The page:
If You Want to Predict the Tax Cut, Look to Alan Rather Than Bill

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To be sure, there are few times in our congressmen’s lives that they look as stupefied as when Alan Greenspan comes to visit them on Capitol Hill. But as tax-cut-hungry Republicans in the House and Senate blinked their way through the Fed chairman’s testimony on the last two Wednesdays –- testimony in which Greenspan repeatedly shot down the idea of massive tax cuts -- one sensed that another question besides "huh?" was nagging at them this time. Namely, wasn’t this guy supposed to be a Republican?

Bill Clinton has made triangulation history with his six-year sidle into the heart of what was once a Republican fiscal conservatism, but it was Mr. Greenspan, with arms akimbo and foot a-tapping, who was waiting for the president when he got there. In 1992 Greenspan told Clinton in un-opaque terms that the tax-cut inauguration party Clinton was planning would immediately be met by a punitive/precautionary hike in interest rates. Clinton listened -- Greenspan, after all, had just rate-hiked George Bush right out of office (at least that’s how Bush tells it). Clinton’s economy-stupid presidency has charted a course for the Fed lighthouse ever since.

These days, Americans’ trust is in the markets, and the markets’ trust is in Greenspan, and so Americans trust in Alan Greenspan, more so perhaps than any official -- elected or not -- in decades. So it was too bad for Republicans when Greenspan, on successive Wednesdays, said exactly what most voters seem to privately think about an $800 billion tax cut of any shape: "Probably we would be better off holding off."

Republicans, mind you, are just trying to help. They’re for small government -– a good thing by most reckonings, and especially by the Fed’s –- and for giving American consumers back, out of the government newly-teeming annual coffers, some of what they’ve been consuming so furiously to put in. It’s their economy, stupid; they made the boom, with some help from Asian imports and Robert Rubin, and wouldn’t it be nice for the GOP to show its appreciation (and hopefully win a few elections) by cutting America a check?

Bill Clinton, for one, is shocked and appalled that those bad men would try to do such a thing. After all, he’s not keeping the surplus to pay off his Paula Jones legal bills; he’s just reinvesting it. "The Senate is about to make a pivotal choice: whether to move forward with a sound strategy that led us to this point, or to return to the reckless policies that threw our nation into stagnation and economic decline," boomed the president on Thursday. That last part, of course, is a canard. The last big tax cut was the Reagan mammoth of 1981, and though it did plunge the budget into $200 billion deficits, it also pulled the economy out of stagnation and economic decline, and laid the foundation for the '90s boom that today is paying those deficits off.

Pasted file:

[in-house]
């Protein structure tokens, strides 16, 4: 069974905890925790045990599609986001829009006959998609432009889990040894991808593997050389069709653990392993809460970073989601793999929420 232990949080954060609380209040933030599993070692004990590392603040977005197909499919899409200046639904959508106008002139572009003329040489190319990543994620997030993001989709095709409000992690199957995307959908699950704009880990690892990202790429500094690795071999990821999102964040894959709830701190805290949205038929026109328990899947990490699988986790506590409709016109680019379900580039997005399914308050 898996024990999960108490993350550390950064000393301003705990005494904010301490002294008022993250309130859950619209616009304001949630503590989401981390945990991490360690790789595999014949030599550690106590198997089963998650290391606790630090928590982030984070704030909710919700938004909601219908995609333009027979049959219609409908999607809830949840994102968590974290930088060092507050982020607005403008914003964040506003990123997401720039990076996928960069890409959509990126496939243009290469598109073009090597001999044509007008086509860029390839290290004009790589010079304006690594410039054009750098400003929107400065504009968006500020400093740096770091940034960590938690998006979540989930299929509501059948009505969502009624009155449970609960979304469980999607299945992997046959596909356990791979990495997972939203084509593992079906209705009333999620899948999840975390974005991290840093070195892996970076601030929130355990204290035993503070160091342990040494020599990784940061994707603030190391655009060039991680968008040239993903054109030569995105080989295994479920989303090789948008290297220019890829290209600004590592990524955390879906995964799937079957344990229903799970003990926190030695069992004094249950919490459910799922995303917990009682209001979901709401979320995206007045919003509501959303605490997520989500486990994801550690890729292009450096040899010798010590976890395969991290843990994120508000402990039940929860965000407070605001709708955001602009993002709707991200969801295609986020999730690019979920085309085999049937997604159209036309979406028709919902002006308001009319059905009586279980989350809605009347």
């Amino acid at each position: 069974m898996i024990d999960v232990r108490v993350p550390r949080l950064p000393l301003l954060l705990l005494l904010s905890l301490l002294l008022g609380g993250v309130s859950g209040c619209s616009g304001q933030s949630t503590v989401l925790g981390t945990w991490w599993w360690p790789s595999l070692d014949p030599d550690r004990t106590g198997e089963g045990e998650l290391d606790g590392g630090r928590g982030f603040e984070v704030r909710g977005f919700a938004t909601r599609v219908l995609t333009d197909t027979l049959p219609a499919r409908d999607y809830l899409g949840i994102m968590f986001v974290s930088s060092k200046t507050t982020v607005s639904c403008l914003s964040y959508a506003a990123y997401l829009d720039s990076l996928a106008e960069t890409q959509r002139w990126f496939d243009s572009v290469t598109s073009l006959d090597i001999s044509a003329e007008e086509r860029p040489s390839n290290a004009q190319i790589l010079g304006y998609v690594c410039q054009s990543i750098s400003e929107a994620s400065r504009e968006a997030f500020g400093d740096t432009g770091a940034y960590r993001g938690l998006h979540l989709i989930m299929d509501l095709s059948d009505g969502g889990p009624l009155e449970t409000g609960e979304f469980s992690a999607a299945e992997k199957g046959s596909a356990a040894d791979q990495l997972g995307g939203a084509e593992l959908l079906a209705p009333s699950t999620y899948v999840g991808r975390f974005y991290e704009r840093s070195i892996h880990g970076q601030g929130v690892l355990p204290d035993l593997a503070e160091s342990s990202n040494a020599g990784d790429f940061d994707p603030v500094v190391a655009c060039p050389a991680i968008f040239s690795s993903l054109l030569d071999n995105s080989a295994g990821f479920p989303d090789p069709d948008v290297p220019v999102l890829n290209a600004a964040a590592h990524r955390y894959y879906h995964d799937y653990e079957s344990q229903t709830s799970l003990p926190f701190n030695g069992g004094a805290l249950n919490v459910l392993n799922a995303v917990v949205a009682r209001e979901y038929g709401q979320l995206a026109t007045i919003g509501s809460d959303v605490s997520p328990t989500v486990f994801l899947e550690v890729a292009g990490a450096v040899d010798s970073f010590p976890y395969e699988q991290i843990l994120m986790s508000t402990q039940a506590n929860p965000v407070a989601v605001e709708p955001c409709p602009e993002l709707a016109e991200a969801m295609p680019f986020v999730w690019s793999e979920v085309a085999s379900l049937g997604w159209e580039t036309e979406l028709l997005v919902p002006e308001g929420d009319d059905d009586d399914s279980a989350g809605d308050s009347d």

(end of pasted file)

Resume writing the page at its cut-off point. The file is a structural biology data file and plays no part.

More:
But he’s right about the "sound strategy." And Greenspan knows it, and you get the feeling that eight years ago, the GOP would have known it too. The tax cut is too damn big. It’s supposed to differentiate the Republicans from the Clintoncrats, and it certainly does. The problem is that all those years of rightward, ho! has left Clinton as the fiscal conservative (with a Reagan-appointed Fed chairman on his side) and Republicans as the fiscal profligates. The boomers already got their money in 1981; now that they’ve got leftovers, they want to squirrel some of it away for when they get old. For when their kids get old. To pay down the debt they ran up then, beating stagflation and the Russians. What the Republicans are offering now is what everyone needed -– and already got -– 18 years ago.

The GOP leadership maintains that they can do it all –- save Social Security, save Medicare and slash taxes –- and yet few, including moderates in their own party, seem to believe that. And Greenspan may have hit upon the reason why: this multi-trillion-dollar surplus, which materialized in the last year as if from thin air, is still just a promise -- a hunch, even -- by a bunch of Washington politicians. And it could disappear just as quickly. "Things are happening which we call technical factors, which is another way of saying we don't have a clue, and they could just as readily go in the other direction," the chairman said. "And, if you start to simulate a number of these things that could go wrong, those surpluses evaporate fairly rapidly."

Greenspan, who looks like he enjoys answering politicians’ oafishly loaded questions about as much as he likes tipping his hand on interest rates, did throw his party fellows a few tidbits: Even a big tax cut, properly phased in, wouldn’t spark inflation. And it certainly would be preferable to frittering it away on new spending programs. But give Big Al his druthers, and he’d rather pay down the debt. It isn’t surprising that the Fed Chairman, whose speeches are the economic equivalent of Rorshach tests, left both sides with enough soundbites to claim his support. On his list of preferences, the tax cut ranks second. The Clinton plan certainly bears some characteristics of a spender’s plan –- that’s certainly what the Republicans say. But the voters, so far, seem to see it the other way.

Greenspan left the question open, like a warning, and laid down his picks and pans: Debt reduction, which would lower interest rates and free up investment capital -- good. New spending, which neither party trusts the other to lay off of -- bad. Saving for the future –- good. Putting all your eggs in one tax-cut basket and hoping for the best -– bad. All in all, Greenspan signed off on a rather conservative, rather Republican philosophy. It’s just that the Republican who’s getting all the credit for it is Bill Clinton.